Your ideas about programmatic music are interesting, & I don't see any issue, but I'd like to know what the other members think.
 

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Discussion Starter · #24 ·
Here's something I used for a previous 'game'. It might help. It might not.

Symphony -
Tone Poem/Suite/Overture/Ballet -
String Concerto -
Keyboard Concerto -
Brass/Wind Concerto -
String Chamber -
Keyboard Chamber -
String Sonata/Solo -
Keyboard Sonata/Solo -
Lieder/Madrigal -
Oratorio/Mass/Requiem/Cantata/Chant -
Opera/Operetta -
Thanks, but I want to use simpler categories.
 

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So, what about:
  • Non-programmatic music
  • Programmatic music to listen
  • Programmatic music to watch

What do you think about my reasoning?
I expect for most composers over 90% of the works listeners prefer are in the first category. Personally, I would take the (in my view) logical next step, and do away with the split in categories altogether.

If you want to make a distinction as above (your game, your choice), it would be good to realize though that many classical music lovers primarily listen to operas rather than watch them.
 

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I'd suggest using the following 9 categories:

1. Concerti--violin, harpsichord, piano, flute, cello, oboe, harp, viola, organ, mixed instruments, etc.
2. Orchestral--symphonies (including chamber & choral symphonies)/preludes & overtures/tone poems/ballets/serenades/orchestral song cycles (though you might place orchestral song cycles in category 9 below).
3. Solo Works 1--for keyboard: the piano, harpsichord, organ, & clavichord. Which needs its own category, considering that the solo keyboard repertory is so vast (& especially so with J.S. Bach).
4. Solo Works 2--works for solo violin, cello, flute, lute, guitar, harp, etc.
5. Choral 1--oratorios/masses (including requiem masses)
6. Choral 2--cantatas (sacred & profane), motets, magnificats, stabat maters, misereres, madrigali, psalm settings, vespers, etc.
7. Chamber Music--string quartets, violin sonatas, cello/viola da gamba sonatas, viola sonatas, string trios, piano trios, piano quartets, piano quintets, wind quintets, sextets, string quintets, octets, mixed instruments, etc.
8. Opera/Operetta
9. Lieder, Chansons, Melodies (including chamber songs for voice & instruments)

Is there a musical genre that isn't covered in these 9 categories?

With J.S. Bach, my only question would be where to put The Art of the Fugue, & The Musical Offering? I see them as essentially chamber works, but of course The Art of the Fugue gets played as a solo work, too, such as on the organ, piano, harpsichord. So, it belongs in at least two categories, if not three, as possibly a 'chamber' orchestral work, as well.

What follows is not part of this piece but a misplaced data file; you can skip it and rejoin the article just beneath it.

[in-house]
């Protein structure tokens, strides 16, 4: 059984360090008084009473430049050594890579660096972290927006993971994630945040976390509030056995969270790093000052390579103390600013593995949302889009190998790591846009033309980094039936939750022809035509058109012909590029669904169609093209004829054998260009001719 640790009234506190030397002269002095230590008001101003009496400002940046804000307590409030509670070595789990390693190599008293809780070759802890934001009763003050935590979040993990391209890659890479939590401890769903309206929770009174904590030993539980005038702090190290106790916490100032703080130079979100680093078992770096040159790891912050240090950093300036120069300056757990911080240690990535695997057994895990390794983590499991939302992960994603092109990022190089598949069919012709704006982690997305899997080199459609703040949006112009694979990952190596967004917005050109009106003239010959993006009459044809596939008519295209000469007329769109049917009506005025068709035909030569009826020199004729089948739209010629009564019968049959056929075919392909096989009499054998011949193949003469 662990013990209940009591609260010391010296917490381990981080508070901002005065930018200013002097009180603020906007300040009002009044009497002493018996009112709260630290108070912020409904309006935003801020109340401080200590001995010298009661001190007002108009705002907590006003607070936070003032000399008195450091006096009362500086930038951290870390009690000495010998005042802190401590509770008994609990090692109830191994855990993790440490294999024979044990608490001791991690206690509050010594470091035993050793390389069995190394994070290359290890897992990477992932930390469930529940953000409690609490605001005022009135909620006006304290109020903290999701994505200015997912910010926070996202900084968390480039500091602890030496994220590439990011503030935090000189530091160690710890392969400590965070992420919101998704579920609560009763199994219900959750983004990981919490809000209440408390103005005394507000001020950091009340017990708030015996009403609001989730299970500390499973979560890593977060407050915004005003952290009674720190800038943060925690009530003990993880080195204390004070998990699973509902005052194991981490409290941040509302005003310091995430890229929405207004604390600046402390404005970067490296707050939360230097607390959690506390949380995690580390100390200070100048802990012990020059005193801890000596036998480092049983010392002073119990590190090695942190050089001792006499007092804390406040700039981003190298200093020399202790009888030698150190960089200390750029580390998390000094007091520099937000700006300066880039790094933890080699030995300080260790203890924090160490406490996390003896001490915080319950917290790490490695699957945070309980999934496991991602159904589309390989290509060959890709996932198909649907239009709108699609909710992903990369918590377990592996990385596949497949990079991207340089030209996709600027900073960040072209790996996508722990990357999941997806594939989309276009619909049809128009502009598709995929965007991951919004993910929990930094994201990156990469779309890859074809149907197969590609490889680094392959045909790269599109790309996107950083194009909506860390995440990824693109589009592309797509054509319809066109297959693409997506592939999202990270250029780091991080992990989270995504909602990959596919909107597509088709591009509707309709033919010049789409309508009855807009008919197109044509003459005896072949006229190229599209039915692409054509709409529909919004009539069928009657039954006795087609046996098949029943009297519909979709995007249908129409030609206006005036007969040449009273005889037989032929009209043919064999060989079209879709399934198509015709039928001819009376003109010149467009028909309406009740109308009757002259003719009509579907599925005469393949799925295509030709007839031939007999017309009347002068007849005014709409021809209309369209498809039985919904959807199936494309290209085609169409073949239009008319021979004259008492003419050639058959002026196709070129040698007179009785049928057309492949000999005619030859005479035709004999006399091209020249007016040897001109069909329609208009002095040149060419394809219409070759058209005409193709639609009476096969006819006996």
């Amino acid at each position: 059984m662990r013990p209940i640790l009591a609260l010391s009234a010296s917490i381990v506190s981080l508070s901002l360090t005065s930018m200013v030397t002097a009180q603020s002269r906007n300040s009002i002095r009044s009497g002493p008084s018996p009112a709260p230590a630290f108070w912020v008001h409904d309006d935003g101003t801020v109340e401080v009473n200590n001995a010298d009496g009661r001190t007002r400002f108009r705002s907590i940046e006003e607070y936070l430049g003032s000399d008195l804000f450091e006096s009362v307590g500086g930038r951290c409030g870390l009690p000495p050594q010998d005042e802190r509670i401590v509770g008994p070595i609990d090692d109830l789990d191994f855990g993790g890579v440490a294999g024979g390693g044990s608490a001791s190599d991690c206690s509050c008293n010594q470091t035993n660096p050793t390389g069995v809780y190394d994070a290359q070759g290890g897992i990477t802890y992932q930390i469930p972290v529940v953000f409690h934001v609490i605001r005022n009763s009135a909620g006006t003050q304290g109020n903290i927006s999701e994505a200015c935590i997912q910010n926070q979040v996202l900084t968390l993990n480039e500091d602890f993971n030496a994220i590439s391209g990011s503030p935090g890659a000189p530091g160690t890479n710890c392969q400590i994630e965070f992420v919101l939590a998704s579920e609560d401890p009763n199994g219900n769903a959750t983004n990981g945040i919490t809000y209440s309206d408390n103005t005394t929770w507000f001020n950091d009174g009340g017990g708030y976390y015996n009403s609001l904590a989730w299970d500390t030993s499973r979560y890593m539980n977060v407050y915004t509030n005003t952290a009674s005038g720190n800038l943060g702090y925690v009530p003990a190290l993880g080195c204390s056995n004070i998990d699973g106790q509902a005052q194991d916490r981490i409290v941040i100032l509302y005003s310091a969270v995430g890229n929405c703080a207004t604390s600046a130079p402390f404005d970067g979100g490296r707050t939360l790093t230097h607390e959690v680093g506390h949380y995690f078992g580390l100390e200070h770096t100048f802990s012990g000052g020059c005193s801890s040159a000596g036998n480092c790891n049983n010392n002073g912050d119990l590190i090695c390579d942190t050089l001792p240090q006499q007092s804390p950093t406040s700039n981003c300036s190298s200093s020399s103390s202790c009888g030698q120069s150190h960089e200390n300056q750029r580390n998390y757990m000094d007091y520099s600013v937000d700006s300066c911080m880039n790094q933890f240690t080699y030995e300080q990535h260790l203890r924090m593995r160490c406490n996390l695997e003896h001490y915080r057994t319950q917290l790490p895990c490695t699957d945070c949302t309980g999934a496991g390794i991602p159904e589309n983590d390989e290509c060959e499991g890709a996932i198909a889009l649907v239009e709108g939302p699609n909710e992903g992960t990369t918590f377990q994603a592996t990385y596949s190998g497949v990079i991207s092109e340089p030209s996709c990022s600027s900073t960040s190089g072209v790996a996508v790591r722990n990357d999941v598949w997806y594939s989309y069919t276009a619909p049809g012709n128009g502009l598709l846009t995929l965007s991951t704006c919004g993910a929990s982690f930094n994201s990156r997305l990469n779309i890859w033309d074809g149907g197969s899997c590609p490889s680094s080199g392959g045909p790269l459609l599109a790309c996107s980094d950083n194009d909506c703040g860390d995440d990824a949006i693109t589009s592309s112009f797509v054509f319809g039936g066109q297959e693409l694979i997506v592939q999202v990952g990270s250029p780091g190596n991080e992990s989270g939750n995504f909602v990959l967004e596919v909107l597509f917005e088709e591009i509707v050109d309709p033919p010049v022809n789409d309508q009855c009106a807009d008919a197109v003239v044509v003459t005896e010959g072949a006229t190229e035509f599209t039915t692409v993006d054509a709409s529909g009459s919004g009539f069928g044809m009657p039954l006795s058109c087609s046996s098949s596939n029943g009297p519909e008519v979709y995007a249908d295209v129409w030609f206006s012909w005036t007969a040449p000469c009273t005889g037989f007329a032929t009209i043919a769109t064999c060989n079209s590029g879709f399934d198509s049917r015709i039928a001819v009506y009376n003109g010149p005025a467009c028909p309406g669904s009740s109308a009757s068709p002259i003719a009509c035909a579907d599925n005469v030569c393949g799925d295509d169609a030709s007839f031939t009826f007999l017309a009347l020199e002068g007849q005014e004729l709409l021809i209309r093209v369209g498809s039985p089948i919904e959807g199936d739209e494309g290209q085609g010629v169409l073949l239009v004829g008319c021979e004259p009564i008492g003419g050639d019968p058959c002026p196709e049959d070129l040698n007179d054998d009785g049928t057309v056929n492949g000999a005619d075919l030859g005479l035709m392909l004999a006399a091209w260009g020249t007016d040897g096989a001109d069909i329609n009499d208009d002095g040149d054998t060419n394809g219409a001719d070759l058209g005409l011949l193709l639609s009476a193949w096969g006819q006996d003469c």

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Discussion Starter · #27 · (Edited)
However, I'm still leaning towards having separate categories for each of them, since I think it'd be helpful for people who prefer some genres over others & want to look for the best pieces in that genre.
This is not a problem, because I can assign categories to the different pieces, but the pieces of different categories will compete between each others.

So, at the end of the competion every piece will have a score and a category, so it will be possible to say what is, for example, the keyboard solo with the best score.

I think that the competion categories, however, will be only three:
  • Music without lyrics
  • Music with lyrics
  • Music with images

I wonder if I also have to create subcategories for the lenght. Wouldn't be strange to compare a multi-movement piece of 2 hours with a simple piece of 3 minutes? I don't know. Or, alternatively, should we split multi-movement pieces? The longest work of Bach is a passion of 2 hours and 40 minutes.
 

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As Bach probably wrote the most remarkable single piece of music ever written - the remarkable Chaconne for solo violin - which lasts around 15 minutes, it’s a bit ofa stretch to compare it with a passion which lasts three hours.
 

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As Bach probably wrote the most remarkable single piece of music ever written - the remarkable Chaconne for solo violin - which lasts around 15 minutes, it’s a bit ofa stretch to compare it with a passion which lasts three hours.
I'd easily pick a passion over the Chaconne, and it has nothing to do with length.